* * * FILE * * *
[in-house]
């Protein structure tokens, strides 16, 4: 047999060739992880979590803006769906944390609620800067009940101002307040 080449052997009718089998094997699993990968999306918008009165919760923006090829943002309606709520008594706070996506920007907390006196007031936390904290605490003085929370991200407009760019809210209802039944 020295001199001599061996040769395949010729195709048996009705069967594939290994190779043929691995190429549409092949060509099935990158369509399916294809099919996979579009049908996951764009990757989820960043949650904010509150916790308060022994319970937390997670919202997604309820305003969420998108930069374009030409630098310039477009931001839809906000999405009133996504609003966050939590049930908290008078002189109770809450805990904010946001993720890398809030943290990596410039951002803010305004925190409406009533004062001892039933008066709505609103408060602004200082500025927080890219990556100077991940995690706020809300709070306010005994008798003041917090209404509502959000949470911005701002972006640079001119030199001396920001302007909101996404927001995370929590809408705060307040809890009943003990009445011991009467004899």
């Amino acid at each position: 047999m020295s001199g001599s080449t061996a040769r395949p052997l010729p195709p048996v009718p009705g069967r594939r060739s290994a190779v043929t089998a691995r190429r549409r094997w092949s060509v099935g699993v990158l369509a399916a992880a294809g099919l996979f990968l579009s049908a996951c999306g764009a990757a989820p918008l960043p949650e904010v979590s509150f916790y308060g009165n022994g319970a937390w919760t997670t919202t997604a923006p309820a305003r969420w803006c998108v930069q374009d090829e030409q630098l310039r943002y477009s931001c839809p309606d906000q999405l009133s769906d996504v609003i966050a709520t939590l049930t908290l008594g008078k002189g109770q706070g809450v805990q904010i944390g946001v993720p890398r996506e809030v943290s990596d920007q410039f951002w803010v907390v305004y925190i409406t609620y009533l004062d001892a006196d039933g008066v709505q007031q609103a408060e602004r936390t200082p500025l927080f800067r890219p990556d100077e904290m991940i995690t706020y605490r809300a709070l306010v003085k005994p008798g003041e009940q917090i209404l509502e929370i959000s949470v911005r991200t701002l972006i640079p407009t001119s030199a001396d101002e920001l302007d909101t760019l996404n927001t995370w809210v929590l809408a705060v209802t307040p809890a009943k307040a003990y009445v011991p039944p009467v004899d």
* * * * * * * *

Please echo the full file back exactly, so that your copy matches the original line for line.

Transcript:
[in-house]
């Protein structure tokens, strides 16, 4: 047999060739992880979590803006769906944390609620800067009940101002307040 080449052997009718089998094997699993990968999306918008009165919760923006090829943002309606709520008594706070996506920007907390006196007031936390904290605490003085929370991200407009760019809210209802039944 020295001199001599061996040769395949010729195709048996009705069967594939290994190779043929691995190429549409092949060509099935990158369509399916294809099919996979579009049908996951764009990757989820960043949650904010509150916790308060022994319970937390997670919202997604309820305003969420998108930069374009030409630098310039477009931001839809906000999405009133996504609003966050939590049930908290008078002189109770809450805990904010946001993720890398809030943290990596410039951002803010305004925190409406009533004062001892039933008066709505609103408060602004200082500025927080890219990556100077991940995690706020809300709070306010005994008798003041917090209404509502959000949470911005701002972006640079001119030199001396920001302007909101996404927001995370929590809408705060307040809890009943003990009445011991009467004899």
């Amino acid at each position: 047999m020295s001199g001599s080449t061996a040769r395949p052997l010729p195709p048996v009718p009705g069967r594939r060739s290994a190779v043929t089998a691995r190429r549409r094997w092949s060509v099935g699993v990158l369509a399916a992880a294809g099919l996979f990968l579009s049908a996951c999306g764009a990757a989820p918008l960043p949650e904010v979590s509150f916790y308060g009165n022994g319970a937390w919760t997670t919202t997604a923006p309820a305003r969420w803006c998108v930069q374009d090829e030409q630098l310039r943002y477009s931001c839809p309606d906000q999405l009133s769906d996504v609003i966050a709520t939590l049930t908290l008594g008078k002189g109770q706070g809450v805990q904010i944390g946001v993720p890398r996506e809030v943290s990596d920007q410039f951002w803010v907390v305004y925190i409406t609620y009533l004062d001892a006196d039933g008066v709505q007031q609103a408060e602004r936390t200082p500025l927080f800067r890219p990556d100077e904290m991940i995690t706020y605490r809300a709070l306010v003085k005994p008798g003041e009940q917090i209404l509502e929370i959000s949470v911005r991200t701002l972006i640079p407009t001119s030199a001396d101002e920001l302007d909101t760019l996404n927001t995370w809210v929590l809408a705060v209802t307040p809890a009943k307040a003990y009445v011991p039944p009467v004899d």